U.S. and Japan deeply concerned over China’s New Coast Guard Law risks for maritime security in South China Sea
The United States and Japan expressed their concerns over China Coast Guard (CCG) Law in a bilateral security discussion held by video teleconference on March 4, 2021.
Participants exchanged views on the Indo-Pacific security environment. Both sides reiterated their strong opposition to unilateral attempts to change the status quo by force or coercion in the East and South China Seas, exchanging views and sharing their deep concerns over the PRC’s Coast Guard Law.
The Standing Committee of China’s National People’s Congress passed the China Coast Guard (CCG) Law on January 22, taking effect on Feburay 1, that for the first time explicitly specifies the conditions under which the Chinese coast guard would be allowed to use weapons on foreign vessels.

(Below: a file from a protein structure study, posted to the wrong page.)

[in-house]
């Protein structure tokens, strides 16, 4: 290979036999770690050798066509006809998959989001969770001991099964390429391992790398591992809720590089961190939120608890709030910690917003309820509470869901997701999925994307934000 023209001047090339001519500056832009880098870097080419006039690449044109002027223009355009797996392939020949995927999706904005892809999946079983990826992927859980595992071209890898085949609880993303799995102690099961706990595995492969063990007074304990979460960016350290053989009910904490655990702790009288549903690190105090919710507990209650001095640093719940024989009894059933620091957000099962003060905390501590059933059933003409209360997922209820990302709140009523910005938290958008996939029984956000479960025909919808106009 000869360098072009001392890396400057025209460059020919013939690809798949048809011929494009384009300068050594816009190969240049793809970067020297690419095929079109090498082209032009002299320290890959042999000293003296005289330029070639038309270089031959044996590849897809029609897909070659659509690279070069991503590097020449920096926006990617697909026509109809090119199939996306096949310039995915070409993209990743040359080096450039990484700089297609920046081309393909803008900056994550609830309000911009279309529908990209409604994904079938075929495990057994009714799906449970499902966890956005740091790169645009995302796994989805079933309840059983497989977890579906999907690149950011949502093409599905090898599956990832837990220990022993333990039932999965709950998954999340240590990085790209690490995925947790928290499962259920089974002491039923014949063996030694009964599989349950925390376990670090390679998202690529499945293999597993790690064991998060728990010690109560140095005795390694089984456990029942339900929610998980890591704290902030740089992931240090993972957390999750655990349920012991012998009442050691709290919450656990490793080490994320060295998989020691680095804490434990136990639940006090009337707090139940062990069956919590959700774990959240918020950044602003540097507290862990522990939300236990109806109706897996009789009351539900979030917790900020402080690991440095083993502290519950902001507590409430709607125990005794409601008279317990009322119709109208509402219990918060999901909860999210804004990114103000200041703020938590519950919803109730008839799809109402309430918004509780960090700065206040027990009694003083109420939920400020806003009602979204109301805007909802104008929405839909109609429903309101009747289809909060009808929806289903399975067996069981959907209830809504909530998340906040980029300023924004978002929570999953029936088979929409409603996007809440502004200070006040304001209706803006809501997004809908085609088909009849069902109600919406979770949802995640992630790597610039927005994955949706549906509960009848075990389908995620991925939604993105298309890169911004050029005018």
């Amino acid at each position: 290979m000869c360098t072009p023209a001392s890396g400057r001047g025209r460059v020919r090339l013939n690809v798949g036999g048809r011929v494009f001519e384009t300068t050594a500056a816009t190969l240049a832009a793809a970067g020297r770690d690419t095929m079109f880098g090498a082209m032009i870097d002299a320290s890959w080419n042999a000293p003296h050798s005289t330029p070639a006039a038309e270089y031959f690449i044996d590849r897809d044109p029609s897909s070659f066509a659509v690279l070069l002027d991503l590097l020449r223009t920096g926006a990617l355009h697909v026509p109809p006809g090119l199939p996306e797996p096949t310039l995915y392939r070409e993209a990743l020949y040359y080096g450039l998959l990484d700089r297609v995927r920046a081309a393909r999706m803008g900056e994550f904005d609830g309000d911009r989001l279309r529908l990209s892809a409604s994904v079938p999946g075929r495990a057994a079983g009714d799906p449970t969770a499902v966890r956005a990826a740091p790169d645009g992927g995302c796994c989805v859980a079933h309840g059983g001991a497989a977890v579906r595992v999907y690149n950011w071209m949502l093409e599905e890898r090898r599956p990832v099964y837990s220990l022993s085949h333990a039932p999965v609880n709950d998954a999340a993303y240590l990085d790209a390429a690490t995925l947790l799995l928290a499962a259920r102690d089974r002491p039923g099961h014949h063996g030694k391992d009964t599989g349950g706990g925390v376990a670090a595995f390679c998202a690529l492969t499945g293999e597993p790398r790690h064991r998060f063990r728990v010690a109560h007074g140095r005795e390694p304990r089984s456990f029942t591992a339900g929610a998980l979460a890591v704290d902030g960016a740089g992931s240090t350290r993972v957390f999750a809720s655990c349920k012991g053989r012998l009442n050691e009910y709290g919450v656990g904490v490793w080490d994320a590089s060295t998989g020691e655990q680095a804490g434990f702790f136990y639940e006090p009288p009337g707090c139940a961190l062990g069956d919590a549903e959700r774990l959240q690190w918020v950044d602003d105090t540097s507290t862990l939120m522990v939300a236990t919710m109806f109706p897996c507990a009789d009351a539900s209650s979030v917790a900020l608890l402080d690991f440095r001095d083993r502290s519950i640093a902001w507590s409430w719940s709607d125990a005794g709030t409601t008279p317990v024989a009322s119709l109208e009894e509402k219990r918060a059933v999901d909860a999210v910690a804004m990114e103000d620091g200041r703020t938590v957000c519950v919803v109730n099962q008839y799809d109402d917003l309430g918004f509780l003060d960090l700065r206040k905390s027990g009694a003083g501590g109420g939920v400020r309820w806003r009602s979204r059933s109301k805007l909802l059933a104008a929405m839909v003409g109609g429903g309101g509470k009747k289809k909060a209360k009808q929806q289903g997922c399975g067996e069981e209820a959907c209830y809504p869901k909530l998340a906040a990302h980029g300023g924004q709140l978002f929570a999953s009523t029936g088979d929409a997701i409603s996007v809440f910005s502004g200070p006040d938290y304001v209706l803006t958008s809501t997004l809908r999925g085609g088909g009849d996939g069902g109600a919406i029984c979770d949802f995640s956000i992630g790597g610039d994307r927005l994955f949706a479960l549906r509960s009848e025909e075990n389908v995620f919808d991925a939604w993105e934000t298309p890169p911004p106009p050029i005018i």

Article 21 of the CCG Law states that in cases where foreign military vessels or government vessels operating for noncommercial purposes violate China’s domestic laws in waters under China’s jurisdiction, “the CCG shall have the right to take necessary security and control measures to restrain foreign military vessels and foreign vessels used for non-commercial purposes in waters under China’s jurisdiction from violating the laws or regulations of China. For those who refuse to leave and cause serious harm or threat, the Maritime Security Organization has the right to take measures such as deportation and forced towing.”
The Philippines filed a formal rejection of it on January 27, emphasizing that, given the large area involved and China’s ongoing disputes in the South China Sea, the law is a verbal threat of war to any country that defies it.
The meeting also provided an opportunity for the two governments to demonstrate the strength and continued resilience of the U.S.-Japan Alliance.
They confirmed their continued close coordination to maintain a free and open Indo-Pacific, enhance deterrence and response capabilities, and bolster the U.S.-Japan Alliance, which is stronger than ever.
The delegations also discussed the impact of COVID-19, as well as regional issues and bilateral defense cooperation.